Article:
The burden of nonencapsulated Haemophilus influenzae in children and potential for prevention
In countries with established Haemophilus influenzae serotype b (Hib) immunization programmes, nonencapsulated H. influenzae (ncHi) is responsible for most invasive H. influenzae infections across all age groups and is associated with higher case fatality. A pneumococcal conjugate vaccine has recently been licensed, which may potentially also protect against invasive H. influenzae infections.
Invasive ncHi disease is uncommon in childhood but has a much higher incidence in the first month of life. Most neonates with invasive ncHi infections are born prematurely and develop septicaemia in the first 48 h of life which can be fatal. After this period, invasive ncHi incidence falls rapidly and remains low throughout childhood. Most infants and children who develop invasive ncHi disease have significant underlying comorbidities, particularly neurological disease, malignancy and other conditions requiring immunosuppressive therapy. Although characteristically associated with respiratory tract infections, at least a quarter of invasive ncHi infections present with meningitis.
A vaccine against ncHi could have an important preventive role in children with comorbidities. Future studies should focus on assessing specific risk factors for neonatal and childhood ncHi disease and long-term outcomes of children with invasive ncHi meningitis.
Available from: Matthew Siggins
- "Occasionally, NTHi can cause serious invasive infections, including septicaemia and meningitis, particularly in individuals with underlying co-morbidities, and is associated with significant case-fatality  . However, the main burden of disease with NTHi is pneumonia  and although data on the aetiology of non-bacteraemic pneumonia are limited, numerous studies have identified NTHi in lung aspirates and sputum of patients with pneumonia  . "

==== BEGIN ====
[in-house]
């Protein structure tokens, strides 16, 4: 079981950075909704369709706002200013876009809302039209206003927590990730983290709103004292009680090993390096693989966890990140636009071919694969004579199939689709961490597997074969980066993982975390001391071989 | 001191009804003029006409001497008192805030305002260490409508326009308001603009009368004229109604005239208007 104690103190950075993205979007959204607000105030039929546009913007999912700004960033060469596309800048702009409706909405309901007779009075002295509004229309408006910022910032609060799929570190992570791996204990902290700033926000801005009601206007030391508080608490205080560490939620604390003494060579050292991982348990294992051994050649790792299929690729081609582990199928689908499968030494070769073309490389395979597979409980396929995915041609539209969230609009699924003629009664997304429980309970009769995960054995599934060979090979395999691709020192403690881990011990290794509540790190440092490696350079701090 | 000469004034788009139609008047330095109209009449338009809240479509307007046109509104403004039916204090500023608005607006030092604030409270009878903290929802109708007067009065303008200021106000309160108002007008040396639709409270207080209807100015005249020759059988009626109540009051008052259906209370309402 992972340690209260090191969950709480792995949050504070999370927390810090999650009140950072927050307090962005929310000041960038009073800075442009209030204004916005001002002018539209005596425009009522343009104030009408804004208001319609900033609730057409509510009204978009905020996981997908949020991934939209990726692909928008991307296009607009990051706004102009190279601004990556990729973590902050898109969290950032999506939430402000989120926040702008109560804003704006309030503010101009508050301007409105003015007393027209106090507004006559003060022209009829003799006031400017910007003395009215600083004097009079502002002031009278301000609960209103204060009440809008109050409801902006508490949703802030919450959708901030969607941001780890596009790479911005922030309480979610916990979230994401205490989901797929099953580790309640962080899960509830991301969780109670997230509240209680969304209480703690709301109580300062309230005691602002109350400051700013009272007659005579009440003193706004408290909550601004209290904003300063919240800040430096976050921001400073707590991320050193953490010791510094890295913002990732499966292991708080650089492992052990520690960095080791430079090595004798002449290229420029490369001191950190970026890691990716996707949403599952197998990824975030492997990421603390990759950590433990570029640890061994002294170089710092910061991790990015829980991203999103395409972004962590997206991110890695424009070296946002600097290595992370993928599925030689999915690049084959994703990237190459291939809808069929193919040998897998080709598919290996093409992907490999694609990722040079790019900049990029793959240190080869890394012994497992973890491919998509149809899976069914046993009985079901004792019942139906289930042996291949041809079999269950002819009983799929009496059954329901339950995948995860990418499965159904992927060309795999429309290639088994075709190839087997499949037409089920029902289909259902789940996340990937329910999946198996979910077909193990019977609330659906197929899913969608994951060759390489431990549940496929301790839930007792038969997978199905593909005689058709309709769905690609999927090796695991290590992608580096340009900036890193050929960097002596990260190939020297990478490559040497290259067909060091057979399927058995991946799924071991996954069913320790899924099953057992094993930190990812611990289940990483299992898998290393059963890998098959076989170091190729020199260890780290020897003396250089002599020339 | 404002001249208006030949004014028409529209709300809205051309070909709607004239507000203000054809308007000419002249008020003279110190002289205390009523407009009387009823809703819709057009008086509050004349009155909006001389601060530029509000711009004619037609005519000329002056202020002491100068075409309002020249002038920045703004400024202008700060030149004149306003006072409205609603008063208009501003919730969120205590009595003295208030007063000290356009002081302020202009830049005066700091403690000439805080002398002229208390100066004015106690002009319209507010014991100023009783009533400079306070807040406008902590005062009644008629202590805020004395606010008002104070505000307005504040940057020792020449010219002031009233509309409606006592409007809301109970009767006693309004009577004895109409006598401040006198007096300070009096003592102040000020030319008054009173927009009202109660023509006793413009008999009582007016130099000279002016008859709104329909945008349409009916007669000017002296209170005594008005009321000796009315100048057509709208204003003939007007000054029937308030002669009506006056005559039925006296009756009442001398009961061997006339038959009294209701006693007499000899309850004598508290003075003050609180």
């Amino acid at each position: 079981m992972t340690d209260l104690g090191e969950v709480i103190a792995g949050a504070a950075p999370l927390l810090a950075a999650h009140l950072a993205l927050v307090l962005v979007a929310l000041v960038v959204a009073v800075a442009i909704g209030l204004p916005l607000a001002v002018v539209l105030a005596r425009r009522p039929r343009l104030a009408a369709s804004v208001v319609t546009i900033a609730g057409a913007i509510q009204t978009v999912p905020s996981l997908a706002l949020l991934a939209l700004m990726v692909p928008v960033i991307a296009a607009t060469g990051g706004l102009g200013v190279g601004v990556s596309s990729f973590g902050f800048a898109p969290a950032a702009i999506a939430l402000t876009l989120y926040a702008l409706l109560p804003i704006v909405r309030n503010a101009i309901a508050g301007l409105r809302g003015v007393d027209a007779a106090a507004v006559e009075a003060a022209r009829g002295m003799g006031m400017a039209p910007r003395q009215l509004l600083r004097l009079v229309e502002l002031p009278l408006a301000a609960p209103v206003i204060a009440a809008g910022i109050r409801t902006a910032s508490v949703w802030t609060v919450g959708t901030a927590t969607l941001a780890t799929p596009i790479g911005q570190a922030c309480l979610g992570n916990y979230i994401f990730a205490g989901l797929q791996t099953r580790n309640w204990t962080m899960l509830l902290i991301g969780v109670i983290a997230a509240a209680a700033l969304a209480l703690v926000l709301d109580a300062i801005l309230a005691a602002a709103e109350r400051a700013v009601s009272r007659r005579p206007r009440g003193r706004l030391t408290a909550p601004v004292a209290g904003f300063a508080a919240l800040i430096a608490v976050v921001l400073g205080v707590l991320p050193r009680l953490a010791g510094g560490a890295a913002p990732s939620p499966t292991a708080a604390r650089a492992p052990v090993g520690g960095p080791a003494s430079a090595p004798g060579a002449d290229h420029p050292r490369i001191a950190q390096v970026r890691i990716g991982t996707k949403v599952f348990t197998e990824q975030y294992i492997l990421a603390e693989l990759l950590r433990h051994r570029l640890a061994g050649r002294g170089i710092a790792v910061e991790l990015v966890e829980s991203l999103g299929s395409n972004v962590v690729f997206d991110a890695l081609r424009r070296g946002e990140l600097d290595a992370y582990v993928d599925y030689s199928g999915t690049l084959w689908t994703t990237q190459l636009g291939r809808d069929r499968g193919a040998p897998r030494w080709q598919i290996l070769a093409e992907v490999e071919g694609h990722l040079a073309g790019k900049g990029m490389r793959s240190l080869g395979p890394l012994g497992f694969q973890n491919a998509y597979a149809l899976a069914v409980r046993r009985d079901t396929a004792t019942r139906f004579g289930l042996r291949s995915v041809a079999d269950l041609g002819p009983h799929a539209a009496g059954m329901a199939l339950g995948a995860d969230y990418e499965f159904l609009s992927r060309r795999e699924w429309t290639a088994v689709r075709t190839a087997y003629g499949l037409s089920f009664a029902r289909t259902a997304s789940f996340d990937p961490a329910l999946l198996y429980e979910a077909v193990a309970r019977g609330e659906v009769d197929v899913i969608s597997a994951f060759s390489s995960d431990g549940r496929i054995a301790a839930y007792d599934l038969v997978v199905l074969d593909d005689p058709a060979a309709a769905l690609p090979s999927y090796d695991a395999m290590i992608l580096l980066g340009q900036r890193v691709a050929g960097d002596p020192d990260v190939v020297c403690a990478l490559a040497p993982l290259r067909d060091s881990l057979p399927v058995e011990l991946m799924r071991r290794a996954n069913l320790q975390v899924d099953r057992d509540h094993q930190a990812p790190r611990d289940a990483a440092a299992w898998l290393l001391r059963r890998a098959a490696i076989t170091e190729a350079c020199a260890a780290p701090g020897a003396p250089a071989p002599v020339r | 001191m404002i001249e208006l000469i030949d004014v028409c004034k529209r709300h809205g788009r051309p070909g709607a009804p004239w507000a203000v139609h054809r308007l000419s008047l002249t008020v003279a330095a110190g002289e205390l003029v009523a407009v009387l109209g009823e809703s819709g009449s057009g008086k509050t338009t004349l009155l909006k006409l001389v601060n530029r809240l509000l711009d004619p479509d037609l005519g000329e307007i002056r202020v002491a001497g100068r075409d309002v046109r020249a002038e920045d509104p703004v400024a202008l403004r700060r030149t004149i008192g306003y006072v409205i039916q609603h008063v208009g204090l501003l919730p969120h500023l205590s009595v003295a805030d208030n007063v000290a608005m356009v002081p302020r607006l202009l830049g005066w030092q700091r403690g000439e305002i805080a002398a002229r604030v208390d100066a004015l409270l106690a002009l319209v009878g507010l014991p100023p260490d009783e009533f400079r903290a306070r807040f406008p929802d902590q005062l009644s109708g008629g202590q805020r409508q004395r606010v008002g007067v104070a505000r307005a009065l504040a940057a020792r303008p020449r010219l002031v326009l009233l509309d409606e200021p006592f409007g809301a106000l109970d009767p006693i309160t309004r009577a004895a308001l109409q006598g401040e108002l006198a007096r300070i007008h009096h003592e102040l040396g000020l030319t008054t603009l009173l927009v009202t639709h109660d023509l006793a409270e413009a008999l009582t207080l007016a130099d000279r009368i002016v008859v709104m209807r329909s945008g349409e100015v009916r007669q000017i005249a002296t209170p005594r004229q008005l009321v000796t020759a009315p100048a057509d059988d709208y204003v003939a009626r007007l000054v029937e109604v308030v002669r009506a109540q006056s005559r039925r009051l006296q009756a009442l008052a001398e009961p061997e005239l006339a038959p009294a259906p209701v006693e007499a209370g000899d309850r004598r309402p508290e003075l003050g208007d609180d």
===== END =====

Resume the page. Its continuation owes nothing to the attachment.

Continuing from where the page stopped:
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ABSTRACT: A recently-licensed 10-valent pneumococcal conjugate vaccine (PHiD-CV; Synflorix, GSK) uses Protein D from Haemophilus influenzae as a carrier protein. PHiD-CV therefore has the potential to provide additional protection against nontypeable H. influenzae (NTHi). NTHi frequently causes respiratory tract infections and is associated with significant morbidity and mortality worldwide and there is currently no vaccine.
We developed mouse models of NTHi infection and influenza/NTHi superinfection. Mice were immunized with PHiD-CV, heat-killed NTHi, or a 13-valent pneumococcal conjugate vaccine that did not contain Protein D (PCV13; Prevenar, Pfizer) and then infected intranasally with NTHi.
Infection with NTHi resulted in weight loss, inflammation and airway neutrophilia. In a superinfection model, prior infection with pandemic H1N1 influenza virus (strain A/England/195/2009) augmented NTHi infection severity, even with a lower bacterial challenge dose. Immunization with PHiD-CV produced high levels of antibodies that were specific against Protein D, but not heat-killed NTHi. Immunization with PHiD-CV led to a slight reduction in bacterial load, but no change in disease outcome.
PHiD-CV induced high levels of Protein D-specific antibodies, but did not augment pulmonary clearance of NTHi. We found no evidence to suggest that PHiD-CV will offer added benefit by preventing NTHi lung infection.